First, I would like to thank Annette for inviting us to remember the “saints” in our lives, today. It seems like many people think of “saints” as superhumans, perhaps the historical martyrs of the Church. But Annette gave the Worship Committee a very helpful reading about who is a “saint.” It suggested that anyone can be a saint:
“When we honor the saints, we actually give the glory to God and not to the saints themselves. All the saints who now live in heaven were in their earthly lives exactly like us, . . . “ with flaws and limitations. It is God's grace that leads people to serve as saints.
Perhaps we could think of “saints” as those who show how to love others, like my friend Fred Sherrill, who can strike up a conversation with virtually anyone. He would get into heart-to-heart conversations with a homeless person on Kirkwood, and then do the same thing with an IU administrator who was generally “stand-off-ish.” He cared about them all and wanted to show them how meaningful their lives can be.
We could also think of “saints” as those who show us how to live a life that is faithful to God, like Donna Ritter, a former member of UBC. When I knew her, she seemed to take one minute at a time. Delays or changes of plans didn’t seem to phase her. She also had a wonderful joy for life, and she could really help people feel loved. And she seemed to live in the confidence that God cared about her and others, and that things would somehow work out.
“Saints” could also include those who inspire us. For me, one of those people is Dr. Martin Luther King, Jr. I have recordings of many of his sermons on CDs, and in one of those sermons, he spoke of a late-night epiphany he had, while waiting nervously for some anonymous person who had threatened violence against him and his family. That night, he clearly heard the words of God in his mind, “Martin Luther, I will never leave you alone. Never, no never, leave you alone!” That was what he needed to go on and speak of God’s love for all; of God’s desire for peace and dignity here on earth. I often hear that audio-clip in my mind when I feel overwhelmed by circumstances, or feel distant from God.
Finally, “saints” can surely include those who lead us to faith, or help us grow in faith. There are many here this morning who are these types of “saints” in my life. However, I don’t want to try to list them, because I am sure to leave out at least one of those “saints.” Instead, I would like to tell you about the person who first led me to follow Christ. When I was a freshman in high school, I started attending a small church similar to UBC. Our minister was named Tex Miller. He was not much taller than 5 feet, with deep red hair, and he would wear a western hat and boots to church. He was not one to stay behind the pulpit; instead, he would roam about the sanctuary during his sermons. If he was preaching on how our view of time keeps us from faithfully following Jesus, he would pull his watch off of his wrist and throw it to the ground. He kept our attention!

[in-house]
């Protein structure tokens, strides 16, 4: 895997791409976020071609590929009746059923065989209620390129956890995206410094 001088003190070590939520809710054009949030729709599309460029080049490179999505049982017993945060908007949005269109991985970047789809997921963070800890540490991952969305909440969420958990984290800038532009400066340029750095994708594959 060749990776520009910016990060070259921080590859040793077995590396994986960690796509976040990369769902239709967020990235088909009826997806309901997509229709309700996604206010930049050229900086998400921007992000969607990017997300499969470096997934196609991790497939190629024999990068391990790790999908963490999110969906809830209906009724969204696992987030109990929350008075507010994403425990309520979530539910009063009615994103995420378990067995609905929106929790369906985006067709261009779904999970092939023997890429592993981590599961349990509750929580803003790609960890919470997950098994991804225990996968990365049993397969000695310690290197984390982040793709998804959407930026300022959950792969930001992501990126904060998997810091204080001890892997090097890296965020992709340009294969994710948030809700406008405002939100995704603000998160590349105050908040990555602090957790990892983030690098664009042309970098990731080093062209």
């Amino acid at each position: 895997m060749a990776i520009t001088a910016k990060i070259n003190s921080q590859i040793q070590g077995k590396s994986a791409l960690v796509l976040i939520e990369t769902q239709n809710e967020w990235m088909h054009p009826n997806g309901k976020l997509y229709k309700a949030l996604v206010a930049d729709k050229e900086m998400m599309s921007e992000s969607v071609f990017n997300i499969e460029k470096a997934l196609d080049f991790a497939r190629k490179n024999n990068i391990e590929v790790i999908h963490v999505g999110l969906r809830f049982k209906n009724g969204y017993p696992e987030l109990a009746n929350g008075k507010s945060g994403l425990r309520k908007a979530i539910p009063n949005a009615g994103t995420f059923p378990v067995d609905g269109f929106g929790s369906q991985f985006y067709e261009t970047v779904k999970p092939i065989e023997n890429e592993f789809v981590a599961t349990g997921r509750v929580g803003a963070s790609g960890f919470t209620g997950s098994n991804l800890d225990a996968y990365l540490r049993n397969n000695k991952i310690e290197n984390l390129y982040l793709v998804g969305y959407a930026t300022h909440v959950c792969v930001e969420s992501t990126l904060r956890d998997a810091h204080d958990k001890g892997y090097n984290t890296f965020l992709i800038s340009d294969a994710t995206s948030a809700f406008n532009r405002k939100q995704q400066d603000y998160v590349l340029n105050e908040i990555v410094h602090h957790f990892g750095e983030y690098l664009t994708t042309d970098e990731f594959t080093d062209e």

One spring, he gave a series of sermons about the life of Jesus, leading up to the crucifixion. I had heard isolated passages from the gospels, before, but this was the first time I heard the arc of the story of Jesus. I was deeply moved by Jesus’ mercy and care for others, his desire to heal and to free people from what imprisoned them. And when the story reached the crucifixion, I was surprised and cut to the heart; how could people be so cruel to Jesus, after all that he did? I wept that Sunday morning, as well as for the next week. After that, I felt like I needed to follow Jesus; this Jesus who was Goodness and Mercy, even in the face of the worst that people could do. Tex then led a confirmation class, where he insisted that anything could help us learn about God. He might look around the room , pick up a pencil, and tell us how God sharpens our lives to write another story of God’s mercy lived out among people like you and me, and that God’s mercy also was there to erase the burden of our missteps. Finally, Tex invited all two of us in the confirmation class to visit other churches, and even explore other faith traditions. He told us that if we chose to return and follow Christ, he would gladly baptise and confirm us. For Tex, following Jesus was our choice to make. Soon after, I chose to be baptised and confirmed, and I can’t imagine living my life without Jesus.
Does it matter that we remember the “saints?” For me it does. This “remembering” is like counting my blessings. It gives me another reason to say “Wow, God, how amazing that you’ve created these people, and that I get to see You through them! Thank you! Thank you!” For me, it is also an invitation to consider how to emulate these people whom I admire. As I heard in a recent on-line sermon, following Christ is not a specatator sport. Perhaps God can work through me, too, to live a life of faith, adding to the cloud of witnesses that inspire others to live faithful lives. So I invite you to join me in remembering those who serve as “saints” in each of our lives. Thanks be to God!